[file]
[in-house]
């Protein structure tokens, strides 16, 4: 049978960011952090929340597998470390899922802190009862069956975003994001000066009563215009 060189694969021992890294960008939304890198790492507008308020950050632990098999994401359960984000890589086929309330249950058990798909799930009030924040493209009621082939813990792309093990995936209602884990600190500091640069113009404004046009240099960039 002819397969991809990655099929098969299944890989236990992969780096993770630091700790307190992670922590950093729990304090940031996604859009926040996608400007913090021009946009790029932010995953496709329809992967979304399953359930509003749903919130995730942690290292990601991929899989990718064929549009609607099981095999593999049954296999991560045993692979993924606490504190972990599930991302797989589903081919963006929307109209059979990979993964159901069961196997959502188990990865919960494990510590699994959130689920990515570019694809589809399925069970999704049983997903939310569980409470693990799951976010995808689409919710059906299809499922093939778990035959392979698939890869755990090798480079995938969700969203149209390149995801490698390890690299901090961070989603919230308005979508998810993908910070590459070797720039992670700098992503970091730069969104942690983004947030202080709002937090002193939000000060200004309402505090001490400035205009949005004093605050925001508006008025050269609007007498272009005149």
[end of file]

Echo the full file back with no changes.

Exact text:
[in-house]
């Protein structure tokens, strides 16, 4: 049978960011952090929340597998470390899922802190009862069956975003994001000066009563215009 060189694969021992890294960008939304890198790492507008308020950050632990098999994401359960984000890589086929309330249950058990798909799930009030924040493209009621082939813990792309093990995936209602884990600190500091640069113009404004046009240099960039 002819397969991809990655099929098969299944890989236990992969780096993770630091700790307190992670922590950093729990304090940031996604859009926040996608400007913090021009946009790029932010995953496709329809992967979304399953359930509003749903919130995730942690290292990601991929899989990718064929549009609607099981095999593999049954296999991560045993692979993924606490504190972990599930991302797989589903081919963006929307109209059979990979993964159901069961196997959502188990990865919960494990510590699994959130689920990515570019694809589809399925069970999704049983997903939310569980409470693990799951976010995808689409919710059906299809499922093939778990035959392979698939890869755990090798480079995938969700969203149209390149995801490698390890690299901090961070989603919230308005979508998810993908910070590459070797720039992670700098992503970091730069969104942690983004947030202080709002937090002193939000000060200004309402505090001490400035205009949005004093605050925001508006008025050269609007007498272009005149």